The Black Hole Where Piety Used to Be
REMNANT COLUMNIST, Pennsylvania
The congregation consists largely of elderly women dressed in black who continuously tell their beads. Scattered about are a few school children who try to follow along in their missals. Once in a while a huge workman enters. He kneels heavily, rolls up his sleeves, and remains absolutely still for the duration of Mass. Less often another fellow, better tailored, comes in. He favors lighting candles and stuffing money into the poor box but never stays for Mass.
Other scattered memories surface from around the same time: priests occasionally conversing in Latin, statues of saints carried in procession through the streets, every home having a crucifix on one of the walls and somewhere else a picture St Anthony. Once I was standing on some corner when the parish priest came hurrying by, black bag in hand. My friends and I weren’t accustomed to seeing Father outside of Church. We stared open-mouthed until a harsh whisper from a teenager startled us: “Inginocchiati, stronzo!” “Kneel down, idiot!”
Reciting the Angelus at noon, making the Sign of the Cross when passing a church, keeping silent between one and three on Good Friday, having Masses said for deceased family members, naming one’s children after favorite saints: such customs were innumerable and rather instinctual, little things that came naturally simply from being Catholic. They signified continuity and stability and among us constituted a kind of common patois. This is what our parents and grandparents did; it was what we should do in reverence of their memory.
I can admit that this is to some extent an idealized portrait of the past, and will acknowledge that there is little merit in merely following custom without understanding or devotion. We can all recognize and reprobate those elements of hypocrisy, or worse superstition, that often infected many of these customs. Nevertheless there is no question that, when well ordered, works of popular piety are indications of spiritual health and of a robust Catholic culture.
So it is disheartening to recognize that the time of universal Latin Masses in cold churches, of fervent street processions, of fidelity to long standing customs has long since passed. No longer do we dwell in a world that takes outward expressions of religious faith for granted. Instead, sincere displays of piety are increasingly unwelcome in public and tolerated only as vague invocations of the deity on national holidays or, at most, charming vestiges of ethnic culture. We are all to some extent intimidated, if not cowed. And what are the chances these days of a young man, hanging in front of the pool hall, taking anyone to task for not kneeling as a priest passes by carrying the Sanctissimum?
In fact the term has been so inverted that to call someone “pious” today is practically to insult him, to intimate that he is ipso facto a hypocrite, likely ignorant and intolerant also. This is truly an inversion, for Piety is one of the Seven Gifts of the Holy Spirit. Aquinas tells us that it is the gift "whereby, at the Holy Spirit's instigation, we pay worship and duty to God as our Father." It corresponds to the Cardinal Virtue of Justice and along with Fortitude and Fear of the Lord, directs the will towards God.
But we are a modern people and in our hubris and luxury have emphatically rejected this gift. We do not prize it because it will make nobody any money, and is suitable only for duds and flunkies. Could anyone say that dutiful respect and docility of soul are admired today? Rather the stylish masses prefer to revel in gross confrontation and ugly “attitude.”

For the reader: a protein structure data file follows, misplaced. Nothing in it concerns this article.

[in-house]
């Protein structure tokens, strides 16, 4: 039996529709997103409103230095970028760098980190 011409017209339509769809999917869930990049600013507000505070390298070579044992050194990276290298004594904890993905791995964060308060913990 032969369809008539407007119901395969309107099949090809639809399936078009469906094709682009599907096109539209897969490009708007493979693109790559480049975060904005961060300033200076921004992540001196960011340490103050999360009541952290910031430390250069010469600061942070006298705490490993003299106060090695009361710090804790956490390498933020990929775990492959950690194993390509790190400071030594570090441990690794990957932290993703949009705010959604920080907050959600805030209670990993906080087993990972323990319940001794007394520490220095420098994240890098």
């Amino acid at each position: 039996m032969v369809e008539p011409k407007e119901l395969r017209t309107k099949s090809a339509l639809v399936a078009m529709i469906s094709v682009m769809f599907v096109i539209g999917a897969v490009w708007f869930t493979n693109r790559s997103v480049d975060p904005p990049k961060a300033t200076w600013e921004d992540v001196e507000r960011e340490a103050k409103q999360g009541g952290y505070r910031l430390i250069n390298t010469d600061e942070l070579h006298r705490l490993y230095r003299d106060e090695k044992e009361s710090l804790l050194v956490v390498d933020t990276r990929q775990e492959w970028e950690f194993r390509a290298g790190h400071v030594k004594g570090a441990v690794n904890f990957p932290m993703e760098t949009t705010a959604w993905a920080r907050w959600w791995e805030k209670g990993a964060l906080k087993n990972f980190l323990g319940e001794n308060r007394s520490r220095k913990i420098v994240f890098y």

Lack of reverence toward the past, disrespect for what has been handed down, disdain for the virtue of humility, outright revulsion toward the compliant fulfillment of duties—simply a revolt from piety—is the acid bath of modernity.
We all experience the corrosive effects in our daily lives. The most noticeable symptom is that coarseness of language and rudeness of behavior are ubiquitous, and tolerated. Turn on the TV, listen to the radio and the crassness seems to get worse every day. Not even the most insular among us can escape the relentless onslaught of advertising: the primary outlet for creativity in our time. It is literally borne on the air, thrust into our faces, rammed into our ears. It aims not at enlightenment or elevation of mind but instead suborns the artistic talents for the purposes of manipulation. In the world of marketing value is not measured by intrinsic worth but by the possibility of profit; absolutely nothing is sacred or beyond exploitation. Advertising touches everything and trivializes everything it touches.
How is it possible then for modern man to sustain a healthy spiritual balance, a personal decorum, when his senses are constantly under assault, when the means of modern communication exist not to inform but to propagandize? How does he maintain emotional equilibrium when his appetites are artificially stimulated or his moral composure when his culture has proudly moved beyond the very concept of good and evil? Why should he value the continuity when all about him novelty trumps experience and new sensations are eagerly substituted for wisdom? It’s no wonder that mental illnesses and social pathologies of all kinds have reached unprecedented levels.
But it is this same frazzled modern man—partitioned from his past, morally undisciplined, infantilized by Big Brother—who now constitutes the basic unit of society. Cascading political and social revolutions have stripped from him the protection of mediating institutions such as family, clan, guild, or church. He stands, very much by design, defenseless against the naked power of a secular and increasingly oppressive state. As he represents no family or people but himself, his power is limited to a single expression of opinion among millions of others, all of equal weight and value. In a world where statistical equality is more sacred than merit, even the most accomplished will often find themselves on the wrong end of the equation.